Tuesday, April 24, 2012

Identical Strangers: A Memoir of Twins Separated and United

I recently read Identical Strangers: A Memoir of Twins Separated and United by Elyse Schein and Paula Bernstein.  This is one of those can't-put-it-down kind of books.  For me the most shocking part is that it was true, real-life, actually happened!  It read like a mystery novel.

Here is the description of the book from Amazon:
Elyse Schein had always known she was adopted, but it wasn't until her mid-thirties while living in Paris that she searched for her biological mother.  What she found instead was shocking: She had an identical twin sister.  What's more, after being separated as infants, she and her sister had been, for a time, part of a secret study on separated twins.
Paula Bernstein, a married writer and mother living in New York, also knew she was adopted, but had no inclination to find her birth mother.  When she answered a call from her adoption agency one spring afternoon, Paula's life suddenly divided into two starkly different periods: the time before and the time after she learned the truth.
As they reunite, taking their tentative first steps from strangers to sisters, Paula and Elyse are left with haunting questions surrounding their origins and their separation.  And when they investigate their birth mother's past, the sisters move closer toward solving the puzzle of their lives.
I am not adopted, but I have worked professionally for many years in Adoption related fields.  So I found it especially fascinating that such secrecy occurred, and not even that long ago!  I couldn't imagine being that caseworker or researcher knowing that the girls were twins and not telling the adoptive parents!  What a conflict they must have experienced.  I still have dreams and regular thoughts about the Child Protective Cases (child abuse) I worked on in the early part of my career.  There are so many things that I would do differently now after years of professional and personal experience.  I can't help but wonder if the workers involved in these (many) separated twin adoptions felt the same.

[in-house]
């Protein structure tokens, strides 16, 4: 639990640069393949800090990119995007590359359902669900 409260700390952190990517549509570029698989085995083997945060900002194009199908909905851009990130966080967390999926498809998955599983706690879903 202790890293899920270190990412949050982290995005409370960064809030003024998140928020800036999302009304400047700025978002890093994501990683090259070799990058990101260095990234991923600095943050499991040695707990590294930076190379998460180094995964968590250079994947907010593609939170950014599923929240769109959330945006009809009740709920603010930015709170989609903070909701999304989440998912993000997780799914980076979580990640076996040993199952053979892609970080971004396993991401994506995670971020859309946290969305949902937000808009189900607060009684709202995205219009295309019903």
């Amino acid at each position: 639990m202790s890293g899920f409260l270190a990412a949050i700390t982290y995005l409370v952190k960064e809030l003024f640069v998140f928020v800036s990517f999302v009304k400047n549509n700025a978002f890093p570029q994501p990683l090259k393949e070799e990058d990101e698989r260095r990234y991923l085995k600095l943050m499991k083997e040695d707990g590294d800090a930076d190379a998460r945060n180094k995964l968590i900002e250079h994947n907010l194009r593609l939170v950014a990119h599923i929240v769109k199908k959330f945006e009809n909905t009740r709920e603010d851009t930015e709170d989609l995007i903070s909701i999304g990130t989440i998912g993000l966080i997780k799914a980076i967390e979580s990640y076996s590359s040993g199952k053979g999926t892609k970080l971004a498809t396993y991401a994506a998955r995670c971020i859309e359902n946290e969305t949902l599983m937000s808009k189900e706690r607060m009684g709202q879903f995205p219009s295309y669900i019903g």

The other aspect of the book that I found especially interesting is the concept of nature verses nurture.  As a therapist this is right up my alley.  What I found remarkable were the many examples of separated twin similarities despite being raised apart.  I can't help but wonder in what ways my children (and myself) are destined biologically to act, look and think.  And of course in what ways I have been shaped by my environment.  Would I look physically differently if I hadn't lived in Hawaii for 4 years?  Or if I had started eating (more) healthy foods earlier?  What if I actually exercised regularly (ha).  Ah, the possibilities.

The sisters started life out looking completely alike.  However their environments (and therefore decisions on where to live, what to eat, etc) shaped their physical appearances and now they look similar but not identical.  Fascinating!

Now you can see why this book has caught my interest.  I have been telling all of my friends about it non-stop since I finished it last week.  I highly recommend reading it, I found my copy at the local library.


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